Heritage

Prince Charles Called His Marriage to Diana a "Greek Tragedy" in Letters to Nancy Reagan

"It all keeps getting worse and worse," he admitted.
IMAGE GETTY / DON RYPKA
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Princess Diana famously described their marriage as "crowded," but Prince Charles characterized the ill-fated relationship as a "Greek tragedy" in a 1992 letter just made public for the first time. The surprising trove of correspondence reveals the royal's innermost thoughts as he poured his heart out to an equally famous friend: Nancy Reagan.

Bonded by their respective roles in the public eye, the pen pals traded letters for decades until the former First Lady passed away last year. The private notes then became part of the public archive at the Ronald Reagan Presidential Foundation and Institute in California. Now, the world catches a glimpse of a close friendship — and hears the royal's unfiltered perspective.

"No one can really understand what it all means until it happens to you, which is why it all keeps getting worse and worse," he wrote of Diana on June 21, 1992—just after an unflattering biography accused him of acting cold and callous. "One day I will tell you the whole story. It is a kind of Greek tragedy and would certainly make a very good play!"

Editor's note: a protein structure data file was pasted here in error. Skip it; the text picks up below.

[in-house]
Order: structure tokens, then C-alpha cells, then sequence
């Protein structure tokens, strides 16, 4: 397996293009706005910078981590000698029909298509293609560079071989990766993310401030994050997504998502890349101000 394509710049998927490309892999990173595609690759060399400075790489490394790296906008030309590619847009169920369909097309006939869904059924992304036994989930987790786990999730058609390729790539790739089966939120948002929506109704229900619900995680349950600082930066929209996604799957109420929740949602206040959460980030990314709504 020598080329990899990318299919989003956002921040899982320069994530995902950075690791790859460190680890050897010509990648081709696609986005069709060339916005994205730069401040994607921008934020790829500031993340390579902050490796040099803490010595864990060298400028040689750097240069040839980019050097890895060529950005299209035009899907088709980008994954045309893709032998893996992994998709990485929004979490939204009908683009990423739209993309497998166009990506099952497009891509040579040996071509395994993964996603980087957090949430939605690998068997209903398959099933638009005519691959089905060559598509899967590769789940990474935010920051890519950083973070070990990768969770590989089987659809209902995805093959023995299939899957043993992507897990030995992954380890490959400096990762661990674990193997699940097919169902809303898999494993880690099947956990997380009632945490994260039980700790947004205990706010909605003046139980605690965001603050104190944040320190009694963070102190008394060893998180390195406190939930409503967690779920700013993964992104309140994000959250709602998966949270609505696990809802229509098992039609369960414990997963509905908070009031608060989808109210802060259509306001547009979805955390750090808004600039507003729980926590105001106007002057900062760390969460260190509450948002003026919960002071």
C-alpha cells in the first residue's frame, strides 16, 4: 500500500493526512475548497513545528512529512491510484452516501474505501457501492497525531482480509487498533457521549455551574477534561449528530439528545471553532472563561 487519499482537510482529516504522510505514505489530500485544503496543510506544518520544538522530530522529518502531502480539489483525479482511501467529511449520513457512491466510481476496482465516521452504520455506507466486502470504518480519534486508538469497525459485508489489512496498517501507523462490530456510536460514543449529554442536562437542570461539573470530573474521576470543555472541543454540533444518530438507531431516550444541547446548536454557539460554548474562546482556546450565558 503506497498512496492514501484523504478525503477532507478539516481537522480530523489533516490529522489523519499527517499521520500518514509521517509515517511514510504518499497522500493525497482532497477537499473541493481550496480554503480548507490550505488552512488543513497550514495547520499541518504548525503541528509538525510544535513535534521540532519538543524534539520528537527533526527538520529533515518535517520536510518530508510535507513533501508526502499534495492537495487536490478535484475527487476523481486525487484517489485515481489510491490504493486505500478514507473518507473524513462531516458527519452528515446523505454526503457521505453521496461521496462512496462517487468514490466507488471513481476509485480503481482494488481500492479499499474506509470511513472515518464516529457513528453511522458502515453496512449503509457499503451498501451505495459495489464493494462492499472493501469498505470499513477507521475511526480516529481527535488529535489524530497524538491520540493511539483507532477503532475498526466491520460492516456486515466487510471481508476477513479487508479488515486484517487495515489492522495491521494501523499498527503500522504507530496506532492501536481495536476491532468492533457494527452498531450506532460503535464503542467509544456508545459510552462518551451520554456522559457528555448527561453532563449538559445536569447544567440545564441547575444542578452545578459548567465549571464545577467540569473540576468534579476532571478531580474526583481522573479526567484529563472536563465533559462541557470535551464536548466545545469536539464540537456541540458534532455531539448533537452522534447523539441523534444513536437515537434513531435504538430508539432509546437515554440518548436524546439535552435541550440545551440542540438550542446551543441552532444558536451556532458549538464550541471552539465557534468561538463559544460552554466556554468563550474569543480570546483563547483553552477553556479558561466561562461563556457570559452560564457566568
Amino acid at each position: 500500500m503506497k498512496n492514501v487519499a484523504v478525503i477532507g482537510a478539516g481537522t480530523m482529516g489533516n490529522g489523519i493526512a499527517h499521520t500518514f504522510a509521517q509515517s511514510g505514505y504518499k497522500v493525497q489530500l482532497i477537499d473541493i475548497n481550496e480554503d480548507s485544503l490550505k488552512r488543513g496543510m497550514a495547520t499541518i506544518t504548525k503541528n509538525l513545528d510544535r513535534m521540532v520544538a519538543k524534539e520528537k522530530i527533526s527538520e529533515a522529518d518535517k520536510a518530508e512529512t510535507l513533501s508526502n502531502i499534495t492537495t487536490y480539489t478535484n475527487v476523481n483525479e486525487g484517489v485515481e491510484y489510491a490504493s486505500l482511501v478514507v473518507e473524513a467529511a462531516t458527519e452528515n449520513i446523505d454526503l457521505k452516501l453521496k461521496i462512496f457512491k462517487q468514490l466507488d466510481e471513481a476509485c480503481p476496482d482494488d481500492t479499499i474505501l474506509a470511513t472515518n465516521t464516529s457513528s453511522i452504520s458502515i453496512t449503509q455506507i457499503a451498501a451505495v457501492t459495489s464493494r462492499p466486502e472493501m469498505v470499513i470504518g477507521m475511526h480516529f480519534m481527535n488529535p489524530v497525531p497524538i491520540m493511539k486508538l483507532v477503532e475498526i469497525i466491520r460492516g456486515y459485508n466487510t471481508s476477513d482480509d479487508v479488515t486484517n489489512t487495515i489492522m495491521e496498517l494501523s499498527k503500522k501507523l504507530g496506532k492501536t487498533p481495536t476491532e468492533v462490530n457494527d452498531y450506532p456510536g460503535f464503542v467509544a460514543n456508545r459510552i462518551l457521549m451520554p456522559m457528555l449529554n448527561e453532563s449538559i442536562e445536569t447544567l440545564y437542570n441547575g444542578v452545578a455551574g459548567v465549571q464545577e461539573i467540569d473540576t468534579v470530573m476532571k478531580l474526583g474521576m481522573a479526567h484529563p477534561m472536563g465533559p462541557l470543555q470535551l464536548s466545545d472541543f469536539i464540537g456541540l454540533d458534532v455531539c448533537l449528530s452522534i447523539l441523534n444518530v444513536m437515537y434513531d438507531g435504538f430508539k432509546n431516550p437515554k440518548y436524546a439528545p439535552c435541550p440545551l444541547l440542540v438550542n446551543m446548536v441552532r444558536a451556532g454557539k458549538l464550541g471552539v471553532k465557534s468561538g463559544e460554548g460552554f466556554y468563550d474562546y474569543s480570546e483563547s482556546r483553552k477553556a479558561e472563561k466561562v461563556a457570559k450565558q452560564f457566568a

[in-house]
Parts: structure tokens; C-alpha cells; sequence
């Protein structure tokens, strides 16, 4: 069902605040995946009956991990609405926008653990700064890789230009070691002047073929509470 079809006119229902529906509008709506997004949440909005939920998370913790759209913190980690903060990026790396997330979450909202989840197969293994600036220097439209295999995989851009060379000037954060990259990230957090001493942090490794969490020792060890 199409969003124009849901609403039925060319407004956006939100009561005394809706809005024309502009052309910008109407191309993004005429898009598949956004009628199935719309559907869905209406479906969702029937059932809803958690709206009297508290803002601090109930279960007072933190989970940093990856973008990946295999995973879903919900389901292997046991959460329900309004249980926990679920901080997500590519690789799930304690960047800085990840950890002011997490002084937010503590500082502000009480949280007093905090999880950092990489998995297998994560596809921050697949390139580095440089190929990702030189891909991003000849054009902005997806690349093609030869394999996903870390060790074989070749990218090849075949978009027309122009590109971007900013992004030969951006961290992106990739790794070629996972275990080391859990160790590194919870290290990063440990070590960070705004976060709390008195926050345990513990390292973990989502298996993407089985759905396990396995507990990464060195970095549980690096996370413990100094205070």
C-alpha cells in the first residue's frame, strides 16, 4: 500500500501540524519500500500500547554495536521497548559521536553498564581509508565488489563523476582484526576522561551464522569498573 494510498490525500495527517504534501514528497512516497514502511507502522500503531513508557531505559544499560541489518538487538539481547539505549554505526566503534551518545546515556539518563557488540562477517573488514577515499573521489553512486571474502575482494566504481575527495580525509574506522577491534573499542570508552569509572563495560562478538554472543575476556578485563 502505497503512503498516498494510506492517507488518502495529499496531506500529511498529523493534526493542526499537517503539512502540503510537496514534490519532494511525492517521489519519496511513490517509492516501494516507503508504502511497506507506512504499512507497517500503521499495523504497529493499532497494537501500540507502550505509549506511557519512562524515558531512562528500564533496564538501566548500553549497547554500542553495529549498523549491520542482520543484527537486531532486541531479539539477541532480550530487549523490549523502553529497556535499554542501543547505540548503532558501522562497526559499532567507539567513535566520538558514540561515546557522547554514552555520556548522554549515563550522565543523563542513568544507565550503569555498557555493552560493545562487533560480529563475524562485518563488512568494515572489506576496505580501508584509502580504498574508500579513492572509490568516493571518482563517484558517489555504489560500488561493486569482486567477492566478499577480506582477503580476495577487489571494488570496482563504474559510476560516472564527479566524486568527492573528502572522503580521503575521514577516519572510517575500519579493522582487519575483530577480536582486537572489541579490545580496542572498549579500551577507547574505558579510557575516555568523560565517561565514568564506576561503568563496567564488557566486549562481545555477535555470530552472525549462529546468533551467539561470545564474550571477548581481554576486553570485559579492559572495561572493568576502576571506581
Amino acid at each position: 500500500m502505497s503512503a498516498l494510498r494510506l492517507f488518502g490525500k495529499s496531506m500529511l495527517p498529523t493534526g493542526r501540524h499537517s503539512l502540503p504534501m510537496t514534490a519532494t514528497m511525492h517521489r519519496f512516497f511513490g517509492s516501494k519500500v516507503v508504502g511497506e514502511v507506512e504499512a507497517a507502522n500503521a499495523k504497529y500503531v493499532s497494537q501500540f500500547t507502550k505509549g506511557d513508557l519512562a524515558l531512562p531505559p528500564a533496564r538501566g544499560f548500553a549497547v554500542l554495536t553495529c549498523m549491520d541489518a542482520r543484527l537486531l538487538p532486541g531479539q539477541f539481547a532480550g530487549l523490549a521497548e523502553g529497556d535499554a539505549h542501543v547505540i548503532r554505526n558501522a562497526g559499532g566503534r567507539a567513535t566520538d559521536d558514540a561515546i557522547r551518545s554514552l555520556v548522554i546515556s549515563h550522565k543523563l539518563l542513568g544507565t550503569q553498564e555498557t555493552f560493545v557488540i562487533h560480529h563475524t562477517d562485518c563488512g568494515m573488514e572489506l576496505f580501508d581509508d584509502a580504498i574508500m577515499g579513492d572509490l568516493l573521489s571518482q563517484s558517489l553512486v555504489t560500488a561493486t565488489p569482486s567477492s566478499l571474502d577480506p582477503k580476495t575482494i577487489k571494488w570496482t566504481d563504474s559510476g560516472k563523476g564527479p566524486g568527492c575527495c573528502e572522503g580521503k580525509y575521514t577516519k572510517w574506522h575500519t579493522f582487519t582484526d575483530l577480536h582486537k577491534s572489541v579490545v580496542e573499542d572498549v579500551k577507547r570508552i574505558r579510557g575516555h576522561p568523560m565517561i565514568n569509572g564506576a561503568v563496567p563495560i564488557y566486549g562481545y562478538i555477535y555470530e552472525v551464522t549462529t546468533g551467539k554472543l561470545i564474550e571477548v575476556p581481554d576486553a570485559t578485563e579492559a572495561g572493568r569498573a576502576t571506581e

The Prince of Wales previously sympathized with Nancy Reagan when her own disparaging book came out the year before. He slammed Nancy Reagan: The Unauthorized Biography, telling his friend, "I know exactly the methods these dreadful people employ to create the maximum amount of controversy and conflict by making the wildest allegations so as to make the maximum amount of money."

The former actress first met the royal in 1974, when her husband was Governor of California. The two became close over the years, with Prince Charles officially visiting in 1981 and again four years later with Diana by his side.


"President and Mrs. Reagan really valued their friendship with the royal family, especially the Prince of Wales," Joanne Drake of the Reagan Presidential Foundation told the Daily Mail. "They shared the ups and downs of their lives and always wrote the other with strong words of personal support, especially if the situation had become public."

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In one especially-touching letter, Prince Charles consoled the First Lady after her husband died in 2004. "I so wanted to write to say how much my heart goes out to you," he offered. "I have minded so much for you ever since your husband became ill with that beastly Alzheimer's as I can well imagine how soul-destroying it must be to be unable to do anything to help as the illness gradually drags your loved one into a separate world from which you are barred."

The Prince's poignant concern for his dear friend offers a peek at their long-lasting connection. Even in 1981, he told Ronald Reagan that Nancy's charm made him "a devoted admirer for life!" That sentiment certainly held true for many years—all the way up until her passing at age 94 last March.

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Caroline Picard
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